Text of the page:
Hey All! I had 3 days off this last week so I decided to take a spontaneous trip to the Black Sea coast. You can take these kind of trips in Turkey….bus fares are like $10. Pensions–or homestays–are about the same for a good night sleep and some breakfast!

I was traveling with a guy, Mack, I met my first day in Bursa. He’s from Maryland and is in Turkey for the summer working a kids camp. In a few weeks he will off to Saudi Arabia to teach (makes Turkey seem like a walk in the park, eh!).

Anyways, we took the bus to a lovely little town on the water called Amasra. It’s popular with Turkish vacationers but is virtually unknown one the Turkey travel circuit. Other than 2 French people, I think we were the only tourists around. No one seemed to really notice though. The Amasra folks were pretty laid back and friendly.

After some Efes and fish on the seafront, Mack and hopped a bus to the even lovelier town of Safranbolu.

The city is known for its Ottoman style architecture (the wooden houses you might see in my Facebook pictures) as well as its saffron and the irresistible Turkish Delights (lokum) it flavors. YUM! I bought half a kilo of them and finished the box in about 4 hours.

While hanging around our pension, we were able to meet some other travelers from South Korea and China. They were a hoot. One of the Korean girls actually came and stayed with me last night in Bursa!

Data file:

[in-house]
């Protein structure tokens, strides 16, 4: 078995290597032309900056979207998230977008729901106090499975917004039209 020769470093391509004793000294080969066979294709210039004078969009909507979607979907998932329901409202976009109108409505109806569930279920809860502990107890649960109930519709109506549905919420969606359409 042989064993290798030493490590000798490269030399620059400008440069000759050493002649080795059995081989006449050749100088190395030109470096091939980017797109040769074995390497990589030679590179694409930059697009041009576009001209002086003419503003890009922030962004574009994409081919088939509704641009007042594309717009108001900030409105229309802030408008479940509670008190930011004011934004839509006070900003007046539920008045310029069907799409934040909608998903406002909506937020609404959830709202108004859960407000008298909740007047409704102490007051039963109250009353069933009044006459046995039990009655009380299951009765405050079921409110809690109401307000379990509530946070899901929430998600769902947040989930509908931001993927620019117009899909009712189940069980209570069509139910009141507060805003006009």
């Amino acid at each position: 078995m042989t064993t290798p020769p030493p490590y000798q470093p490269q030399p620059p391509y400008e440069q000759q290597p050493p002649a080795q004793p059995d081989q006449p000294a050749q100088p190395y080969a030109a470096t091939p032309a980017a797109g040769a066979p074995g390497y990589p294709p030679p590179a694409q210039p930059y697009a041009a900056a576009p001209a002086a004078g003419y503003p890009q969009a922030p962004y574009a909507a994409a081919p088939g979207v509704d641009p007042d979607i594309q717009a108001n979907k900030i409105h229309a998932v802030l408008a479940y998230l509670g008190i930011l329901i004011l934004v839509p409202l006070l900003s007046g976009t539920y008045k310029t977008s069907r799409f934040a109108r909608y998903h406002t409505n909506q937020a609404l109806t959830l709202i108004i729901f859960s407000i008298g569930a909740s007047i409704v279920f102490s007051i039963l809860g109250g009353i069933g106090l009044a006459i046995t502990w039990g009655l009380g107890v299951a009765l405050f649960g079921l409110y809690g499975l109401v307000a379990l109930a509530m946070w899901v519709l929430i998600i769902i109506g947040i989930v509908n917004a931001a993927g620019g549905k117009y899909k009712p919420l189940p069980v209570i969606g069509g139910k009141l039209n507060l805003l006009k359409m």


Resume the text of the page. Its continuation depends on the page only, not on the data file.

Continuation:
My trip home was a wreck though. During my stopoff in Ankara I realized I left a small bag filled with my Safranbolu goodies and some other belongings on the local bus that took me to the station. I frantically tried to talk to the guy at the terminal in English, and then in really bad Turkish, and then again in English…..with no luck. Finally I found someone that could piece together what I was saying and he arranged for the bag to be dropped off at the station. After a 2 hour delay I made it back….just in time to nap and wake up for my class!!

You know, I think that its during the messy/hectic/unpredictable in-between parts of traveling that I learn the most about the world. The destination is like a reward!

Traveling and living in a new culture is quite uncomfortable in a lot of ways. Everything around you is different….different ALL day long. I find myself constantly having to be aware, think on my feet, and adapt. Sure its exhausting at times, but what I have to gain here is much, much greater than any of that!

I’m reading some Robert Louis Stevenson these days. I stumbled upon this gem of a quote.

“For my part, I travel not to go anywhere, but to go. I travel for travel’s sake. The great affair is to move; to feel the needs and hitches of our life more nearly; to come down off this feather-bed of civilization, and find the globe granite underfoot and strewn with cutting flints.”

Originally written for My Travel Log–Turkey Edition